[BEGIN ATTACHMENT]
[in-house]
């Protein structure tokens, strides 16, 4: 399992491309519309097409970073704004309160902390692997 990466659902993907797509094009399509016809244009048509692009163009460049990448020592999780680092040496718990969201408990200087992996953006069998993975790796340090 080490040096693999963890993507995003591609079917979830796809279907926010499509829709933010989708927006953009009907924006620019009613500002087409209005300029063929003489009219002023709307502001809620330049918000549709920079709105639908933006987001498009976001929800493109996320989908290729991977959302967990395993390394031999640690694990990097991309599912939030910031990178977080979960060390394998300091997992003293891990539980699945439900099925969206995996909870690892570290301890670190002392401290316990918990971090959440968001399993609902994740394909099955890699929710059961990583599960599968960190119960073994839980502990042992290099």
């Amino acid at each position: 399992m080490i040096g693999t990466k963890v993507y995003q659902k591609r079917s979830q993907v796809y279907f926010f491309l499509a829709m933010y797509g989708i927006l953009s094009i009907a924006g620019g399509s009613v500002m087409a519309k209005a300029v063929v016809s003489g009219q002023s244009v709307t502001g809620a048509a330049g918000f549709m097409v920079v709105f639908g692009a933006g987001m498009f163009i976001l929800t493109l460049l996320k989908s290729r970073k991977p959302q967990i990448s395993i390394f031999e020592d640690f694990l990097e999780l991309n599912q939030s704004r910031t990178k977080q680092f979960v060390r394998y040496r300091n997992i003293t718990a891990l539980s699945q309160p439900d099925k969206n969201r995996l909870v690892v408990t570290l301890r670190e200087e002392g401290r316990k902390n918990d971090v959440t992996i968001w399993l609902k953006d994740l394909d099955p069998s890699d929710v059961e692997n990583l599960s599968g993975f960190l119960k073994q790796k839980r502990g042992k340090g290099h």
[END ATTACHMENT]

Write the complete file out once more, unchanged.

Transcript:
[in-house]
């Protein structure tokens, strides 16, 4: 399992491309519309097409970073704004309160902390692997 990466659902993907797509094009399509016809244009048509692009163009460049990448020592999780680092040496718990969201408990200087992996953006069998993975790796340090 080490040096693999963890993507995003591609079917979830796809279907926010499509829709933010989708927006953009009907924006620019009613500002087409209005300029063929003489009219002023709307502001809620330049918000549709920079709105639908933006987001498009976001929800493109996320989908290729991977959302967990395993390394031999640690694990990097991309599912939030910031990178977080979960060390394998300091997992003293891990539980699945439900099925969206995996909870690892570290301890670190002392401290316990918990971090959440968001399993609902994740394909099955890699929710059961990583599960599968960190119960073994839980502990042992290099």
């Amino acid at each position: 399992m080490i040096g693999t990466k963890v993507y995003q659902k591609r079917s979830q993907v796809y279907f926010f491309l499509a829709m933010y797509g989708i927006l953009s094009i009907a924006g620019g399509s009613v500002m087409a519309k209005a300029v063929v016809s003489g009219q002023s244009v709307t502001g809620a048509a330049g918000f549709m097409v920079v709105f639908g692009a933006g987001m498009f163009i976001l929800t493109l460049l996320k989908s290729r970073k991977p959302q967990i990448s395993i390394f031999e020592d640690f694990l990097e999780l991309n599912q939030s704004r910031t990178k977080q680092f979960v060390r394998y040496r300091n997992i003293t718990a891990l539980s699945q309160p439900d099925k969206n969201r995996l909870v690892v408990t570290l301890r670190e200087e002392g401290r316990k902390n918990d971090v959440t992996i968001w399993l609902k953006d994740l394909d099955p069998s890699d929710v059961e692997n990583l599960s599968g993975f960190l119960k073994q790796k839980r502990g042992k340090g290099h």